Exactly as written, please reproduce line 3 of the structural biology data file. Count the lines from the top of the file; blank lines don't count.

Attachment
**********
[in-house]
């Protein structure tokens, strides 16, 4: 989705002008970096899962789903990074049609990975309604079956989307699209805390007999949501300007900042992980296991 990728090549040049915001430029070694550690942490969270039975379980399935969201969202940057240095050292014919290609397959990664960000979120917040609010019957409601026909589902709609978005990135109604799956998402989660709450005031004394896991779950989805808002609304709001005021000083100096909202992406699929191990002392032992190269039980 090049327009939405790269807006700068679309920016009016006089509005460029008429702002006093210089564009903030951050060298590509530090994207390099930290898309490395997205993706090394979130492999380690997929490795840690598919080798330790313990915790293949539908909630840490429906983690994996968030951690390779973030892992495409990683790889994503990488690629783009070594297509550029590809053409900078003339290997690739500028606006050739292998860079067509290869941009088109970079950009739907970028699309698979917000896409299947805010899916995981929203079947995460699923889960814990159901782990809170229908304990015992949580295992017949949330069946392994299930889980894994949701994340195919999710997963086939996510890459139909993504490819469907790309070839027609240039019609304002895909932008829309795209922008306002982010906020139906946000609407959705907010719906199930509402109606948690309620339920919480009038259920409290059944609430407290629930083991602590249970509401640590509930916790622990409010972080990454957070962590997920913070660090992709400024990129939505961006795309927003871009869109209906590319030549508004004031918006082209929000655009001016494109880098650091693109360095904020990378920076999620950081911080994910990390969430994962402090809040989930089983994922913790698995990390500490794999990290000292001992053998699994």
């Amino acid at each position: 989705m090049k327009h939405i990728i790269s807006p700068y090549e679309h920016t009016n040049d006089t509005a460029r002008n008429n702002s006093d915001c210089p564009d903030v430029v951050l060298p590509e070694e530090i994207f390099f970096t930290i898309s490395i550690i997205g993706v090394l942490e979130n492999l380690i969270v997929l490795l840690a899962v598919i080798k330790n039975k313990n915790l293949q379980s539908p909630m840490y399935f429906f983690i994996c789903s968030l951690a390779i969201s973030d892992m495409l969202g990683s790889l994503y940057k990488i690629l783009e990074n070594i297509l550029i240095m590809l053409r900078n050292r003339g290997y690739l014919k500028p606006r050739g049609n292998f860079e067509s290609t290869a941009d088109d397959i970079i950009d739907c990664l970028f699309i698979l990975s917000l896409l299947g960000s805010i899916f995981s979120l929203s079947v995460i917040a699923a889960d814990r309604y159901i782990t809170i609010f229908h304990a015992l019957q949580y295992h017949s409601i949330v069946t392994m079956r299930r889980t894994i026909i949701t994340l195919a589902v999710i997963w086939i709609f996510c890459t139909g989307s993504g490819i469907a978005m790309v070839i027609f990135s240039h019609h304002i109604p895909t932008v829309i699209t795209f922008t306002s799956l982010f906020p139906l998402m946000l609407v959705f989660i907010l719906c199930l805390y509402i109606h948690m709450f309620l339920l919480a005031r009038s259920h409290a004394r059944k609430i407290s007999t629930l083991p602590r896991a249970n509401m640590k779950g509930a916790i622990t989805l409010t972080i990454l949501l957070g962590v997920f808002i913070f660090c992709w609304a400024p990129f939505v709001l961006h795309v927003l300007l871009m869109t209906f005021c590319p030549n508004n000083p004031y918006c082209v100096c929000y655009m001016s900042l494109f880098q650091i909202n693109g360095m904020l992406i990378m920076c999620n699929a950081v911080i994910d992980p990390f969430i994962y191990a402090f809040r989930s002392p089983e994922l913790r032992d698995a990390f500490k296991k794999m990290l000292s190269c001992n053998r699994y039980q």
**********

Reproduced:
């Amino acid at each position: 989705m090049k327009h939405i990728i790269s807006p700068y090549e679309h920016t009016n040049d006089t509005a460029r002008n008429n702002s006093d915001c210089p564009d903030v430029v951050l060298p590509e070694e530090i994207f390099f970096t930290i898309s490395i550690i997205g993706v090394l942490e979130n492999l380690i969270v997929l490795l840690a899962v598919i080798k330790n039975k313990n915790l293949q379980s539908p909630m840490y399935f429906f983690i994996c789903s968030l951690a390779i969201s973030d892992m495409l969202g990683s790889l994503y940057k990488i690629l783009e990074n070594i297509l550029i240095m590809l053409r900078n050292r003339g290997y690739l014919k500028p606006r050739g049609n292998f860079e067509s290609t290869a941009d088109d397959i970079i950009d739907c990664l970028f699309i698979l990975s917000l896409l299947g960000s805010i899916f995981s979120l929203s079947v995460i917040a699923a889960d814990r309604y159901i782990t809170i609010f229908h304990a015992l019957q949580y295992h017949s409601i949330v069946t392994m079956r299930r889980t894994i026909i949701t994340l195919a589902v999710i997963w086939i709609f996510c890459t139909g989307s993504g490819i469907a978005m790309v070839i027609f990135s240039h019609h304002i109604p895909t932008v829309i699209t795209f922008t306002s799956l982010f906020p139906l998402m946000l609407v959705f989660i907010l719906c199930l805390y509402i109606h948690m709450f309620l339920l919480a005031r009038s259920h409290a004394r059944k609430i407290s007999t629930l083991p602590r896991a249970n509401m640590k779950g509930a916790i622990t989805l409010t972080i990454l949501l957070g962590v997920f808002i913070f660090c992709w609304a400024p990129f939505v709001l961006h795309v927003l300007l871009m869109t209906f005021c590319p030549n508004n000083p004031y918006c082209v100096c929000y655009m001016s900042l494109f880098q650091i909202n693109g360095m904020l992406i990378m920076c999620n699929a950081v911080i994910d992980p990390f969430i994962y191990a402090f809040r989930s002392p089983e994922l913790r032992d698995a990390f500490k296991k794999m990290l000292s190269c001992n053998r699994y039980q």